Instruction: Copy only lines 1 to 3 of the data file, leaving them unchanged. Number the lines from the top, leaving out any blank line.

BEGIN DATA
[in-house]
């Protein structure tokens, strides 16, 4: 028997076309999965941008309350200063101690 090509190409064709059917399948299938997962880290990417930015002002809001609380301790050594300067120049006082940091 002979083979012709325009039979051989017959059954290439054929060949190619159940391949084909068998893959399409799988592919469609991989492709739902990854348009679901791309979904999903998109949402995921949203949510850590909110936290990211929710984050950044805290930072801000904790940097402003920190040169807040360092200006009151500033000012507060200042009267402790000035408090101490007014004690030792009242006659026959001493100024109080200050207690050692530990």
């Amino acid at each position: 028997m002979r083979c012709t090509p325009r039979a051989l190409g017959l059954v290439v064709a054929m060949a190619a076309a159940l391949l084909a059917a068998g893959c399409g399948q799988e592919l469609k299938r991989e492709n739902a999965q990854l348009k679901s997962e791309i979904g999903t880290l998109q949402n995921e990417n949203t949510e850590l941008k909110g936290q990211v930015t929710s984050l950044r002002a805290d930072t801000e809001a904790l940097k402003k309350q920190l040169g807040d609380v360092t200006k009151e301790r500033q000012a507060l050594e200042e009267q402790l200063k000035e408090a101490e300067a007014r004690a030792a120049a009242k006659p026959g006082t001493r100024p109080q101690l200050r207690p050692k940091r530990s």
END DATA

[in-house]
């Protein structure tokens, strides 16, 4: 028997076309999965941008309350200063101690 090509190409064709059917399948299938997962880290990417930015002002809001609380301790050594300067120049006082940091 002979083979012709325009039979051989017959059954290439054929060949190619159940391949084909068998893959399409799988592919469609991989492709739902990854348009679901791309979904999903998109949402995921949203949510850590909110936290990211929710984050950044805290930072801000904790940097402003920190040169807040360092200006009151500033000012507060200042009267402790000035408090101490007014004690030792009242006659026959001493100024109080200050207690050692530990």
């Amino acid at each position: 028997m002979r083979c012709t090509p325009r039979a051989l190409g017959l059954v290439v064709a054929m060949a190619a076309a159940l391949l084909a059917a068998g893959c399409g399948q799988e592919l469609k299938r991989e492709n739902a999965q990854l348009k679901s997962e791309i979904g999903t880290l998109q949402n995921e990417n949203t949510e850590l941008k909110g936290q990211v930015t929710s984050l950044r002002a805290d930072t801000e809001a904790l940097k402003k309350q920190l040169g807040d609380v360092t200006k009151e301790r500033q000012a507060l050594e200042e009267q402790l200063k000035e408090a101490e300067a007014r004690a030792a120049a009242k006659p026959g006082t001493r100024p109080q101690l200050r207690p050692k940091r530990s």